In the face of opposition from Tourism Squamish, the Chamber of Commerce and Squamish's former mayor, the District's contentious regulations on Airbnb-type rentals have taken another step forward and are expected to go to public hearing in the fall.
In a 6-1 vote, council passed second reading of the short-term rental bylaw that is intended to regulate vacation rentals in town.
Bylaws must pass three readings and adoption before coming into effect.
Coun. Chris Pettingill was the sole dissenting vote.
Pettingill said the current bylaw is too heavy handed. He said that having big hotel chains set up shop in town is not the solution, as they employ many low-wage workers, which could create yet another need for housing.
With short-term rentals, he said, at least locals are the ones making a profit.
"I have been hesitant to weigh in on council agendas and I kept hoping this initiative would take a different direction, but second reading is the final version to be presented to the public so I can no longer bite my tongue," wrote Patricia Heintzman, who served as mayor last term.
"There are two fundamental flaws with the bylaw. One: it will not have any significant increase in affordable housing units in our community. Two: it creates a massively bloated, cumbersome and bureaucratic quagmire the goals of which are unachievable, and potentially opens the District up to massive liability."
At question is a proposed bylaw that would allow residents to host a short term rental, but only if it is located in the property where they live and spend most of their time. Hosts must be living in that property at least five months out of a year.
However, under this proposal, there will be a ban on hosting short term rentals in accessory units like coach houses and secondary suites — even if the host uses them as a principal residence.
Operators must comply with life safety requirements, obtain a licence and pay a fee.
There will also be a $500 penalty for those who flout the rules.
"The key to note is that the $500 penalty is per offence. Each new day that an operation is not in compliance with the bylaw is considered to be a new offence, so the penalties can add up quick," said municipal planner Aja Philp.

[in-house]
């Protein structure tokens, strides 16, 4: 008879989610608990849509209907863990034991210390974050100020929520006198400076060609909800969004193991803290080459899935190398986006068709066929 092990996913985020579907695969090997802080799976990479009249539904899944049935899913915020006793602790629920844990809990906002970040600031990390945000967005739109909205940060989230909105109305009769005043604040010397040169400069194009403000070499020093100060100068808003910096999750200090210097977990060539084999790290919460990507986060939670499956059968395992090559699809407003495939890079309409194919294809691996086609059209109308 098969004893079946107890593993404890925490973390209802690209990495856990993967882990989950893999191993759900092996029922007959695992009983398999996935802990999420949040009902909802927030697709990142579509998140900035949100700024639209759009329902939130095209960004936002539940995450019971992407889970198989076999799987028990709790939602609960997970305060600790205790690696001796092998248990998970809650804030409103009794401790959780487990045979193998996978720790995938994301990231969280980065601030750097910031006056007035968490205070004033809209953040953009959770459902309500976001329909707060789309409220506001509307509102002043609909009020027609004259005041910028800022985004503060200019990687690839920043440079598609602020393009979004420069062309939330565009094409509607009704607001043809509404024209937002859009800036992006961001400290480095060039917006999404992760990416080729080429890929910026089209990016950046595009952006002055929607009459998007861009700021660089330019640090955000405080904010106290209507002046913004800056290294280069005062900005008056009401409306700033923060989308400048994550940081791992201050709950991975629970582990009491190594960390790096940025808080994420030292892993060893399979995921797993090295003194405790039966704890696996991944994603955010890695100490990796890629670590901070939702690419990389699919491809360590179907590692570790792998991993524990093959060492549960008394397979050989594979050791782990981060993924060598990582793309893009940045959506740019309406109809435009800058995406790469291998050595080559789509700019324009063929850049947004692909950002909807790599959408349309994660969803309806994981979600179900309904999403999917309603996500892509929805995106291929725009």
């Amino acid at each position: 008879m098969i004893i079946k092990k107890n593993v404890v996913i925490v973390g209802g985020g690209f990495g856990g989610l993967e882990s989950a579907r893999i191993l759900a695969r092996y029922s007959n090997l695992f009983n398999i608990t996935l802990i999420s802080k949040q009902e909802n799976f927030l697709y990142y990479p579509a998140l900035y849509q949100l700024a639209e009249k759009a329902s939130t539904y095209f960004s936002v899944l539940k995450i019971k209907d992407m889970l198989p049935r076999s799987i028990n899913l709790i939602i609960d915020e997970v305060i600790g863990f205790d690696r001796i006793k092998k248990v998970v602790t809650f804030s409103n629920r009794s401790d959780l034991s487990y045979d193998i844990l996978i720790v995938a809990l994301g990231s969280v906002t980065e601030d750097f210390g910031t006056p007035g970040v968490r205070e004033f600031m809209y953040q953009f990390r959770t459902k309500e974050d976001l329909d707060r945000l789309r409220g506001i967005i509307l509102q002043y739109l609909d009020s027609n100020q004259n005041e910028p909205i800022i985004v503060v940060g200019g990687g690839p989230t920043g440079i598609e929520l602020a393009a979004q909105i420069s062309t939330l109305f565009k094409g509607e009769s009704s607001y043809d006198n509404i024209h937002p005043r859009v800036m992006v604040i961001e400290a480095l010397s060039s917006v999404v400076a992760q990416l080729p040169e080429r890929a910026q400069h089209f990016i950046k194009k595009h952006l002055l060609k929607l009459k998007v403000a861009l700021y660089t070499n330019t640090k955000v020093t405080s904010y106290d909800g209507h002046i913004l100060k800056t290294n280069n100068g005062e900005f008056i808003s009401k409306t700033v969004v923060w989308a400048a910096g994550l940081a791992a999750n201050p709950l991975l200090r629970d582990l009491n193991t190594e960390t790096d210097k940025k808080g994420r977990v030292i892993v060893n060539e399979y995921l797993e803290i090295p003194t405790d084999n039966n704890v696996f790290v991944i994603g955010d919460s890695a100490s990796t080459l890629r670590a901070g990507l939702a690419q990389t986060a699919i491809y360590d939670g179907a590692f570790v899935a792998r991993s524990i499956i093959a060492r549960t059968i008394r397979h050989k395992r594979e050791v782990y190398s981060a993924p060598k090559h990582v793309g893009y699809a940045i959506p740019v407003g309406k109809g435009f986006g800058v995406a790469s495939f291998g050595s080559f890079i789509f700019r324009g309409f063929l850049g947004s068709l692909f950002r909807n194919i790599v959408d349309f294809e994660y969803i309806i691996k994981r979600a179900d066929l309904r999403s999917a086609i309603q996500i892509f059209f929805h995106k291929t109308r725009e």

A staff report says that the dollar value was based on an examination of other municipalities that found this amount to be the most common rate.
Regardless of Heintzman's words, council decided that the bylaw would move forward.
Mayor Karen Elliott said that while people are complaining about the bylaw tightening restrictions, short-term rentals are actually not allowed in town at the moment.
"I think one thing that people sometimes forget is, currently, Airbnbs, short-term rentals, aren't allowed in any home in the district, and this bylaw allows them to be in any home in the district, as long as it's your primary residence," said Elliott.
"It creates more opportunity — not less — but maybe not the opportunity that some folks are looking for."
However, while short-term rentals may not be allowed in town currently, that hasn't stopped people from hosting them.
District staff say that there are currently about 430 short-term rentals throughout the community.
Others who supported the regulation said that it was imperative that Squamish do what it can to preserve long-term rentals for locals. It's been a pressing issue in a town with a zero vacancy rate and a housing affordability crisis.
"We [are] at a bit of a crossroads about deciding whether we're a resort town and heading towards this is a place solely for people that can afford it can come and play — and a place where people can have successful lives and live and work and build their family and our community," said Coun. Armand Hurford.
Two major organizations in town, however, took a different view.
"Tourism Squamish continues to be extremely concerned about the proposed [short term rental] bylaw with all of the comments from our previous letters still standing," wrote Lesley Weeks of Tourism Squamish. "We feel the approach is too restrictive and have presented data that illustrates the negative impact these restrictions could have on the tourism industry in Squamish."
She said it was the wrong time to be implementing the measures due to the economic hardship posed by COVID-19.
The executive director of the Squamish Chamber of Commerce shared similar sentiments.
"We do not think now is the correct time to be making these decisions," wrote Louise Walker. "There are many uncertainties and unknowns around the impact of COVID-19. The recommendations are based on data that will likely change and it is challenging for the community to engage. Now is not the time to be reducing our tourism offering and creating barriers for economic growth."
A public hearing for this proposed bylaw has been scheduled for Sept. 29 at 6 p.m. It will be held and held and streamed from the Stawamus room at Brennan Park Recreation Centre.